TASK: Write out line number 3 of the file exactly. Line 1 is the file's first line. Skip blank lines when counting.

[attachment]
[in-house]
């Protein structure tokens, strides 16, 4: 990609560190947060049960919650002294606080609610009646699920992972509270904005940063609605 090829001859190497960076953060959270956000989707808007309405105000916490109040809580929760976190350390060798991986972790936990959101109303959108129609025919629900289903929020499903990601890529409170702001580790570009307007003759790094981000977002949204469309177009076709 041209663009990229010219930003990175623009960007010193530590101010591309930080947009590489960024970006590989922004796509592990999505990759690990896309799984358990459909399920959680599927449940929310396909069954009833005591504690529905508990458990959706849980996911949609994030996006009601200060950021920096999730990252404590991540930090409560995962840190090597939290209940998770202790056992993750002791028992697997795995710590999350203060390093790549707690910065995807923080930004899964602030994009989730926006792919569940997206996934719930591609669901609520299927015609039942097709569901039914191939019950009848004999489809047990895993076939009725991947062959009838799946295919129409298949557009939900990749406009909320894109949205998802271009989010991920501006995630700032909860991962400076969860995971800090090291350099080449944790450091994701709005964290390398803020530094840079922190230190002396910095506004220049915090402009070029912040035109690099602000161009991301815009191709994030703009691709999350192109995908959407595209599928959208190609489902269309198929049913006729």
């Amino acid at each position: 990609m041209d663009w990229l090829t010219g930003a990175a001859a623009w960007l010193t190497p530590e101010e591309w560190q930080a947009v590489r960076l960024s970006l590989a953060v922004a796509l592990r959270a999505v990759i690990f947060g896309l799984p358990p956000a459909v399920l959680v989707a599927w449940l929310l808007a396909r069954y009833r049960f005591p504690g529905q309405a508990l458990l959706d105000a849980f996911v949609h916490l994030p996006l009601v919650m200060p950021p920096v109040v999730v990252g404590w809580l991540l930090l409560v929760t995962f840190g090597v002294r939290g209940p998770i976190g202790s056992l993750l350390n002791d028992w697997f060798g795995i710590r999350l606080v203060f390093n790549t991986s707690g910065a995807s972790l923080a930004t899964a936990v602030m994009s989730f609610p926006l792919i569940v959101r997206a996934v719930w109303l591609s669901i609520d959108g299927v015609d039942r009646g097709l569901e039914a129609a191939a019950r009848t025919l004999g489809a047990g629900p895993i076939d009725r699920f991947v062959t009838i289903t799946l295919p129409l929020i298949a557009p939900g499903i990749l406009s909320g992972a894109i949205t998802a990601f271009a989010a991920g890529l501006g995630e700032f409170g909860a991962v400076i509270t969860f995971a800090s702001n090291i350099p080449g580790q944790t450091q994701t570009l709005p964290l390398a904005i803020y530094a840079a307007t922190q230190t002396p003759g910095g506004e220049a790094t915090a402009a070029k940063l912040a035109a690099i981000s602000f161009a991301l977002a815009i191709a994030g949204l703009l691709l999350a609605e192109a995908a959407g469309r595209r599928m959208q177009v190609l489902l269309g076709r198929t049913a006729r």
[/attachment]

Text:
């Amino acid at each position: 990609m041209d663009w990229l090829t010219g930003a990175a001859a623009w960007l010193t190497p530590e101010e591309w560190q930080a947009v590489r960076l960024s970006l590989a953060v922004a796509l592990r959270a999505v990759i690990f947060g896309l799984p358990p956000a459909v399920l959680v989707a599927w449940l929310l808007a396909r069954y009833r049960f005591p504690g529905q309405a508990l458990l959706d105000a849980f996911v949609h916490l994030p996006l009601v919650m200060p950021p920096v109040v999730v990252g404590w809580l991540l930090l409560v929760t995962f840190g090597v002294r939290g209940p998770i976190g202790s056992l993750l350390n002791d028992w697997f060798g795995i710590r999350l606080v203060f390093n790549t991986s707690g910065a995807s972790l923080a930004t899964a936990v602030m994009s989730f609610p926006l792919i569940v959101r997206a996934v719930w109303l591609s669901i609520d959108g299927v015609d039942r009646g097709l569901e039914a129609a191939a019950r009848t025919l004999g489809a047990g629900p895993i076939d009725r699920f991947v062959t009838i289903t799946l295919p129409l929020i298949a557009p939900g499903i990749l406009s909320g992972a894109i949205t998802a990601f271009a989010a991920g890529l501006g995630e700032f409170g909860a991962v400076i509270t969860f995971a800090s702001n090291i350099p080449g580790q944790t450091q994701t570009l709005p964290l390398a904005i803020y530094a840079a307007t922190q230190t002396p003759g910095g506004e220049a790094t915090a402009a070029k940063l912040a035109a690099i981000s602000f161009a991301l977002a815009i191709a994030g949204l703009l691709l999350a609605e192109a995908a959407g469309r595209r599928m959208q177009v190609l489902l269309g076709r198929t049913a006729r």